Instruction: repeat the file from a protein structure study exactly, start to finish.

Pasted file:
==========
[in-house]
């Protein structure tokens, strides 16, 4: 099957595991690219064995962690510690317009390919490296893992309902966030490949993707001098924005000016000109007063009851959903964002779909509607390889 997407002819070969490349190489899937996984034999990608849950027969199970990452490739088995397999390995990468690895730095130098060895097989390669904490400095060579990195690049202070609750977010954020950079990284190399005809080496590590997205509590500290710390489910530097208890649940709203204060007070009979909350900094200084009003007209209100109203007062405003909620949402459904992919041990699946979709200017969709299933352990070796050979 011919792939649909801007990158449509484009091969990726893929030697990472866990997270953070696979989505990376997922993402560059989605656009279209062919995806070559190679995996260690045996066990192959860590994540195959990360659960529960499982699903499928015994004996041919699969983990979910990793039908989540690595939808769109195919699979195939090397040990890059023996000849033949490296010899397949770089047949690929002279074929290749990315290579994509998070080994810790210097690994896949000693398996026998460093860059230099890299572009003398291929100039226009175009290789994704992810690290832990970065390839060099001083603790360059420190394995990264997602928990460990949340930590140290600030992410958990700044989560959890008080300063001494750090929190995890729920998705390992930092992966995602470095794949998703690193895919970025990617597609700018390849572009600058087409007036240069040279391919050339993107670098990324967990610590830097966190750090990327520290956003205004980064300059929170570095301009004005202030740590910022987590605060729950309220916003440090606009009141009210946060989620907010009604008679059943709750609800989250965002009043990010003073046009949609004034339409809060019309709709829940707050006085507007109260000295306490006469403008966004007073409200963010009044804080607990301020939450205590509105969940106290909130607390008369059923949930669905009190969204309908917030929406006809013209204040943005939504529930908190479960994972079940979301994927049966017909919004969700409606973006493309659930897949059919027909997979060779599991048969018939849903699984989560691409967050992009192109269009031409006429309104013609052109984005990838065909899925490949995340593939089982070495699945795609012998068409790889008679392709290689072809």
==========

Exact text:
[in-house]
């Protein structure tokens, strides 16, 4: 099957595991690219064995962690510690317009390919490296893992309902966030490949993707001098924005000016000109007063009851959903964002779909509607390889 997407002819070969490349190489899937996984034999990608849950027969199970990452490739088995397999390995990468690895730095130098060895097989390669904490400095060579990195690049202070609750977010954020950079990284190399005809080496590590997205509590500290710390489910530097208890649940709203204060007070009979909350900094200084009003007209209100109203007062405003909620949402459904992919041990699946979709200017969709299933352990070796050979 011919792939649909801007990158449509484009091969990726893929030697990472866990997270953070696979989505990376997922993402560059989605656009279209062919995806070559190679995996260690045996066990192959860590994540195959990360659960529960499982699903499928015994004996041919699969983990979910990793039908989540690595939808769109195919699979195939090397040990890059023996000849033949490296010899397949770089047949690929002279074929290749990315290579994509998070080994810790210097690994896949000693398996026998460093860059230099890299572009003398291929100039226009175009290789994704992810690290832990970065390839060099001083603790360059420190394995990264997602928990460990949340930590140290600030992410958990700044989560959890008080300063001494750090929190995890729920998705390992930092992966995602470095794949998703690193895919970025990617597609700018390849572009600058087409007036240069040279391919050339993107670098990324967990610590830097966190750090990327520290956003205004980064300059929170570095301009004005202030740590910022987590605060729950309220916003440090606009009141009210946060989620907010009604008679059943709750609800989250965002009043990010003073046009949609004034339409809060019309709709829940707050006085507007109260000295306490006469403008966004007073409200963010009044804080607990301020939450205590509105969940106290909130607390008369059923949930669905009190969204309908917030929406006809013209204040943005939504529930908190479960994972079940979301994927049966017909919004969700409606973006493309659930897949059919027909997979060779599991048969018939849903699984989560691409967050992009192109269009031409006429309104013609052109984005990838065909899925490949995340593939089982070495699945795609012998068409790889008679392709290689072809």